When my friend Joanne Freeman and I were hosting the Now & Then podcast, it became a joke at our weekly planning meetings that I almost always suggested we should focus the following week’s episode on tax policy. Since it appeared that other people have a lower tolerance for tax policy than I do, we usually didn’t end up landing on that topic.
The real deal breaker is the wealthy want all government spending to benefit only them, but they do not want to pay any taxes.
Senator Whitehouse has been very good at pointing out the corruption in the Supreme Court.
That headline from Public Notice is about as clear as it can be: "SCOTUS is making major decisions based on outright lies." The whole article is horrifying but really worth reading.
"If this was before a normal Supreme Court, rather than our current hyper-conservative one, this would be a major scandal, one which would, at minimum, earn the Moore lawyers an ethical complaint for failing to be truthful to the Court and, at maximum, would result in the case being thrown out. But since we have the current Court, there’s no sign this bombshell will even be an issue for conservatives at the oral argument tomorrow.
And why would it? The Court has already proved it is perfectly comfortable with litigants who lie to it and, worse still, with justices who write majority opinions that wildly mischaracterize the facts before the court."
I wasn't aware of Public Notice until this HCR mention. Thank you.
When you see, in writing, just how many millions of dollars could bring people out of poverty, house the unhoused, provide really affordable healthcare, and educate those who want it, it is truly mind-boggling. This tax system would stop aiding and abetting the filthy rich if we get rid of Criminals United. Did I say that? HA! Meant Citizens United but you already that. I honestly dread how SCOTUS will rule tomorrow. I will not be surprised but I will be very very angry.
I had no idea. Thank you, once again and always, HCR, for bringing an important truth to light, be it historical or contemporary or both.
Isn’t there some kind of perjury involved in knowingly bringing a case to court based on a fictional event? Shouldn’t decisions based on such fictional events be nullified?
The New American Nazi Party sees fit to create its own reality out of whole cloth when the facts are inconvenient or even non-existent.
These fictional test cases are Stalinist. Talk about show trials! It's truly crazy they are allowed.
Tax and spending policies have the potential to benefit millions of Americans and already have. Payroll taxes fund social security and Medicare. Those programs make many millions of Americans more financially secure in retirement. The challenge is making the system as fair as possible. Taxation based on the ability to pay seems a reasonable approach. Republicans are locked into tax reduction and tend to blame Democrats for overspending. In reality, both parties spend but only one party wants to pay for spending.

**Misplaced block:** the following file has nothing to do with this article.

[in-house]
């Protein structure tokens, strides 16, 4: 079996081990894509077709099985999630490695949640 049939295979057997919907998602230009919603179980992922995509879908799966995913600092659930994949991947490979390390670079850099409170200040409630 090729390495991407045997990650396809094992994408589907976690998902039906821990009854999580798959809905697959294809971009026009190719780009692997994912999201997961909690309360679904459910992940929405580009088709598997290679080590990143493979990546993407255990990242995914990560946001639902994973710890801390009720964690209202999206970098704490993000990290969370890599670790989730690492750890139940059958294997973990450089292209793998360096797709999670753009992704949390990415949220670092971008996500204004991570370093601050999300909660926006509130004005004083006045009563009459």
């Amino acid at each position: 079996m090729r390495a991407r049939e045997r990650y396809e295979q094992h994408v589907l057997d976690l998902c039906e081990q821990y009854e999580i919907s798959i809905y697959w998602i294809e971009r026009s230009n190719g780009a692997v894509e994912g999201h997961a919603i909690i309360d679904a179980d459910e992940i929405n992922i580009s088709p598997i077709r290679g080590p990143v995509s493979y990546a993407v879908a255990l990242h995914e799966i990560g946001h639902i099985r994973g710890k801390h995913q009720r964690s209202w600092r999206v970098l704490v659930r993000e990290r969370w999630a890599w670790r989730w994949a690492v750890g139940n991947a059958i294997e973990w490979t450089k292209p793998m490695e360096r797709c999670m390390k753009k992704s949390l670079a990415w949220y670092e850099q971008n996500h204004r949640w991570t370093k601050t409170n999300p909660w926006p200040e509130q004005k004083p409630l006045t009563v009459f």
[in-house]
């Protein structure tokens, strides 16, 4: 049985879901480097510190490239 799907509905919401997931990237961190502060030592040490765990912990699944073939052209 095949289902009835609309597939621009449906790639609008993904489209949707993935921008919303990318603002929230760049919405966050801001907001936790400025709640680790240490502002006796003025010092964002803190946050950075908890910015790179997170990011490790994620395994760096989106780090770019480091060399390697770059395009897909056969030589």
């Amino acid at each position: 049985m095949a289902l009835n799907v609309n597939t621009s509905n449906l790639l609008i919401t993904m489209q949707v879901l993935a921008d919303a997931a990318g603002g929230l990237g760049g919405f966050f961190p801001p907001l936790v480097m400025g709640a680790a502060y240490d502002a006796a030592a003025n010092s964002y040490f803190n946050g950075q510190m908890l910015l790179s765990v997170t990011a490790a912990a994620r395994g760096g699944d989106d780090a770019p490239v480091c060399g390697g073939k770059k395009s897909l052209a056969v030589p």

Until a few years ago, I was not aware of that non-citizens who live and work in America pay Federal and sometimes State income taxes. (https://blog.taxact.com) Nor was I aware until a few years ago that a large number of wealthy individuals paid relatively little to no State or Federal taxes.
Our taxes help pay for our military to protect us and our interests. It pays for our government, justice system, law enforcement, public schools (now private ones too, it seems), public libraries, social services, postal services, maintenance of roads and bridges, etc.
Ultra wealthy people don’t seem to have any need or desire to be a tax-paying citizen of any one country when they can instead buy politicians and law enforcement wherever they have business interests and property.
If a country they reside in experiences war or natural disaster, they can pick up and leave with very little pain while the rest of the residents must stay and suffer.
They who have so much wealth, seem contribute so little of the percentage of that wealth compared to working people of little to average income, and yet they are better protected and benefit most from regular people’s hard-earned tax dollars (both citizens and non-citizens).
It is sickening that our military, largely made up of regular people, sacrifice so much for our country, protect the little tax-paying wealthy too, who even financially profit from their pains.